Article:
10. The system of claim 8, wherein the instructions further cause the processor to: determine that a specified amount of time has elapsed since the first alert message was transmitted to the first participant and the first participant has not yet rejoined the videoconference; and transmit a second alert message to the first participant, wherein the second alert message alerts the first participant to rejoin the videoconference.

11. The system of claim 8, wherein determining that the selected trigger has occurred comprises: monitoring speech during the videoconference for use of a first term, wherein the selected alert trigger is use of the first term during the videoconference; and determining, from the monitoring, that the first term was used during the videoconference.

12. The system of claim 8, wherein determining that the selected trigger has occurred comprises: monitoring text communication during the videoconference for use of a second term, wherein the selected alert trigger is use of the second term during the videoconference; and determining, from the monitoring, that the first term was used during the videoconference.

13. The system of claim 11, wherein the instructions further cause the processor to: receive from the first participant, a notification delay time associated with the selected alert trigger; and upon a determination that the selected trigger has occurred, determine that the notification delay time has elapsed, wherein the transmitting the first alert message occurs upon a determination that the notification delay time has elapsed.

14. The system of claim 8, wherein the instructions further cause the processor to: notify a second participant of the videoconference that the first participant will be away from the videoconference; receive from the second participant, an alert request requesting that the first participant be alerted to rejoin the videoconference; and transmit a third alert message to the first participant, wherein the first alert message alerts the first participant to rejoin the videoconference.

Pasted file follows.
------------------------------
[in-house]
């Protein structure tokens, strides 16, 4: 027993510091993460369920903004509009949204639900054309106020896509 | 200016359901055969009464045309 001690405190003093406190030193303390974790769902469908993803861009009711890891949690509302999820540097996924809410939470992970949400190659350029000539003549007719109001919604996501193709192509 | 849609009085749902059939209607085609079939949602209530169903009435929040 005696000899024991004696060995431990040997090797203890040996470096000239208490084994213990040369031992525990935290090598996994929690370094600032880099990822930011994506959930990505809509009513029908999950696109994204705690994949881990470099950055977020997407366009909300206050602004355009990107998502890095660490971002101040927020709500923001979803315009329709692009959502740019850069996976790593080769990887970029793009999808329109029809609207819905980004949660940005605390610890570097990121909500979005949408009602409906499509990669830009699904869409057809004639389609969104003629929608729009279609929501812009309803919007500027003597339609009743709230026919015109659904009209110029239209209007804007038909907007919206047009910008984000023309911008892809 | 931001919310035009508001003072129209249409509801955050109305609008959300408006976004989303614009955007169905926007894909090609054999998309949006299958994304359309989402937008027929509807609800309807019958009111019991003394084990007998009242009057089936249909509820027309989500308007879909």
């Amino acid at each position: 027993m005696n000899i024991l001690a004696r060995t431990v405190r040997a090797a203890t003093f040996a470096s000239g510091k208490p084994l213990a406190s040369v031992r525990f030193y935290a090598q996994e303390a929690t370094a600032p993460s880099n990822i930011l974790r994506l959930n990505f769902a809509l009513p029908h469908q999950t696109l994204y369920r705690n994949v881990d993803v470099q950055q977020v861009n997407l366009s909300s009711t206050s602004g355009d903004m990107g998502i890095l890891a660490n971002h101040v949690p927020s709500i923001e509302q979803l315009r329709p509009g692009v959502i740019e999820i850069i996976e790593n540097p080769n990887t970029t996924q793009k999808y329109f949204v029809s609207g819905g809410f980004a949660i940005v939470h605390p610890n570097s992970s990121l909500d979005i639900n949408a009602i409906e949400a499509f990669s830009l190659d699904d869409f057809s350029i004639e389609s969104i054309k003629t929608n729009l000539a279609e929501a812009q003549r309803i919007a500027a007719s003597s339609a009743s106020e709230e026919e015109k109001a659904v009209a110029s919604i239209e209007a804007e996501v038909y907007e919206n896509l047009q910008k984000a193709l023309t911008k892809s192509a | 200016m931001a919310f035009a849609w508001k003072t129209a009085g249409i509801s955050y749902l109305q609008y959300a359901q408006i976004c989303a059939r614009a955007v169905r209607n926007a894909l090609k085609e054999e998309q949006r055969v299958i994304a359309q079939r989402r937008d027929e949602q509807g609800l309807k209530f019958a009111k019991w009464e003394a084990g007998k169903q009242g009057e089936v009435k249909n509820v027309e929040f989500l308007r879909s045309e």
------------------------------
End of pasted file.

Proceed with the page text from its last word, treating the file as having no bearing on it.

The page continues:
15. A non-transitory computer-readable medium containing instructions that, when executed by a computing device, cause the computing device to: receive a first away notification indicating that a first participant of a videoconference will be away from the videoconference; receive, from the first participant, a selected alert trigger upon which the first participant would like to be alerted to rejoin the videoconference; determine that the selected alert trigger has occurred; and transmit a first alert message to the first participant, wherein the first alert message alerts the first participant to rejoin the videoconference.

16. The non-transitory computer-readable medium of claim 15, wherein the instructions further cause the computing device to: receive a preferred contact method for the first participant, wherein the alert message is transmitted to the first participant via the first contact method.